1 Gully Boy – Zoya Akhtar

Zindagi Na Milegi Dobara [2011] and Dil Dhadakne Do [2015] perhaps created an impression of Zoya Akhtar as a filmmaker who simply tells tales of the urban elites.  Perhaps one lost sight of Akhtar’s maiden film Luck by Chance [2009] that chronicled the struggles of an aspiring actor.  Akhtar returned to telling an aspirational tale with Gully Boy. Inspired by the tale of street rappers Divine and Naezy, Gully Boy told the story of street rapper Murad Ahmed [Ranveer Singh].  The film also draws inspiration from American hip hop drama 8 Mile [2002].

Though a familiar underdog story, Gully Boy’s true-to-the-soil narrative built an instant connect with India’s large poor, middle class population.   Set in the slums of Dharavi, Murad Ahmed beats all odds to achieve his dream. The quality of the writing, the taut screenplay, each scene just gripped your imagination.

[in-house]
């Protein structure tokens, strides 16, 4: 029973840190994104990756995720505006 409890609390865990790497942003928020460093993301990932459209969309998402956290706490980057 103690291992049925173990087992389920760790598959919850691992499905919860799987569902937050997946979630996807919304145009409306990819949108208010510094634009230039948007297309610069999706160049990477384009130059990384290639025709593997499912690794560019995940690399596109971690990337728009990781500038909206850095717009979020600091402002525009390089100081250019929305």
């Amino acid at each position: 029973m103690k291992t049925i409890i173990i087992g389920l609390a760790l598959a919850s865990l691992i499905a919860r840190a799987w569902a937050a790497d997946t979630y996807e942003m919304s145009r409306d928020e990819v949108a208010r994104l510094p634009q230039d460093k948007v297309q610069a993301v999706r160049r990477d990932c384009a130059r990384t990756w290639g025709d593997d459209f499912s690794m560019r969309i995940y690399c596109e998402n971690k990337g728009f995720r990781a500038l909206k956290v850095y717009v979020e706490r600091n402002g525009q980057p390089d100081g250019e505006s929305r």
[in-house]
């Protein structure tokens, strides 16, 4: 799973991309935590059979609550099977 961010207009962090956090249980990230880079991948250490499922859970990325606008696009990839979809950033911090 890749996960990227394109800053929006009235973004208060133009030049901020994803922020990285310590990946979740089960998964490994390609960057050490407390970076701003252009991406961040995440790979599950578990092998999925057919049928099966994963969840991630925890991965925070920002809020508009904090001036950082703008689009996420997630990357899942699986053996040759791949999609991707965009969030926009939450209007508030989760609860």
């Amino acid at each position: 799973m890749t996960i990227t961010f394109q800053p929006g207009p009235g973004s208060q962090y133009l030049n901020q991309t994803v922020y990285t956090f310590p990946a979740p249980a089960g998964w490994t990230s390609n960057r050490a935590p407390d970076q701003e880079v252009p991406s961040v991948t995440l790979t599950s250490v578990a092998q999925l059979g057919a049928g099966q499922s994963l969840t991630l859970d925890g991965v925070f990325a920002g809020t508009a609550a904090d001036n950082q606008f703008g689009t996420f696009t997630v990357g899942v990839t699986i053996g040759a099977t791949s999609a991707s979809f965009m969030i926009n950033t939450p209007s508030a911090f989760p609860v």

Ranveer Singh did the hard yards both as an actor and a rapper.  Gully Boy is a dream film for Singh who is very passionate about rap music.  This passion is reflected in Singh’s singing too.  There’s only one word to describe his performance – genius.   But Singh wasn’t the lone genius here. Every actor gave a flawless performance.  Gully Boy will go down as the film of the Vijays – Raaz, Maurya and Varma.  Maurya also penned the dialogues. Young Siddharth Chaturvedi floored us with his immense talent. The collective effort of the ensemble cast went a long way in making Gully Boy a resounding success.  And perfection was also achieved in the technical areas with Jay Oza’s mesmerizing cinematography.  Pain, joy, tears, love, adrenaline rush, Gully Boy made viewers experience an array of emotions.